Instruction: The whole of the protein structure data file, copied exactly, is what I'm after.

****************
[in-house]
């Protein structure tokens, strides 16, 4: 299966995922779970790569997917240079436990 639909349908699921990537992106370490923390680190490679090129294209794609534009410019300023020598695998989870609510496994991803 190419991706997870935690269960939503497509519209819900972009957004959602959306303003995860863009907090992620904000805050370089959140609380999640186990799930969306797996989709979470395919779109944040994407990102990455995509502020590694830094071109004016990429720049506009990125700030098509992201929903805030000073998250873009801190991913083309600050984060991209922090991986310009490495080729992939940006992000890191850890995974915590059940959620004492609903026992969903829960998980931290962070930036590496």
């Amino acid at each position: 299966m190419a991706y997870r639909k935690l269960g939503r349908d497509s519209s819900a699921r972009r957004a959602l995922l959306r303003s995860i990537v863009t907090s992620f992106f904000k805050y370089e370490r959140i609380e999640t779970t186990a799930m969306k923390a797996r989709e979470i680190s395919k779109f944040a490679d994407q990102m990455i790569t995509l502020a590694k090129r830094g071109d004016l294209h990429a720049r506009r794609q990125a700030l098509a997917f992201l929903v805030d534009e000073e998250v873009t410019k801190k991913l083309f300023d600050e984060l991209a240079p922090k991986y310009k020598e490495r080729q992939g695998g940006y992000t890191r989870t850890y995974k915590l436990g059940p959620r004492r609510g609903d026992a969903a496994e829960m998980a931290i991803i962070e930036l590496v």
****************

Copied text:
[in-house]
């Protein structure tokens, strides 16, 4: 299966995922779970790569997917240079436990 639909349908699921990537992106370490923390680190490679090129294209794609534009410019300023020598695998989870609510496994991803 190419991706997870935690269960939503497509519209819900972009957004959602959306303003995860863009907090992620904000805050370089959140609380999640186990799930969306797996989709979470395919779109944040994407990102990455995509502020590694830094071109004016990429720049506009990125700030098509992201929903805030000073998250873009801190991913083309600050984060991209922090991986310009490495080729992939940006992000890191850890995974915590059940959620004492609903026992969903829960998980931290962070930036590496």
């Amino acid at each position: 299966m190419a991706y997870r639909k935690l269960g939503r349908d497509s519209s819900a699921r972009r957004a959602l995922l959306r303003s995860i990537v863009t907090s992620f992106f904000k805050y370089e370490r959140i609380e999640t779970t186990a799930m969306k923390a797996r989709e979470i680190s395919k779109f944040a490679d994407q990102m990455i790569t995509l502020a590694k090129r830094g071109d004016l294209h990429a720049r506009r794609q990125a700030l098509a997917f992201l929903v805030d534009e000073e998250v873009t410019k801190k991913l083309f300023d600050e984060l991209a240079p922090k991986y310009k020598e490495r080729q992939g695998g940006y992000t890191r989870t850890y995974k915590l436990g059940p959620r004492r609510g609903d026992a969903a496994e829960m998980a931290i991803i962070e930036l590496v």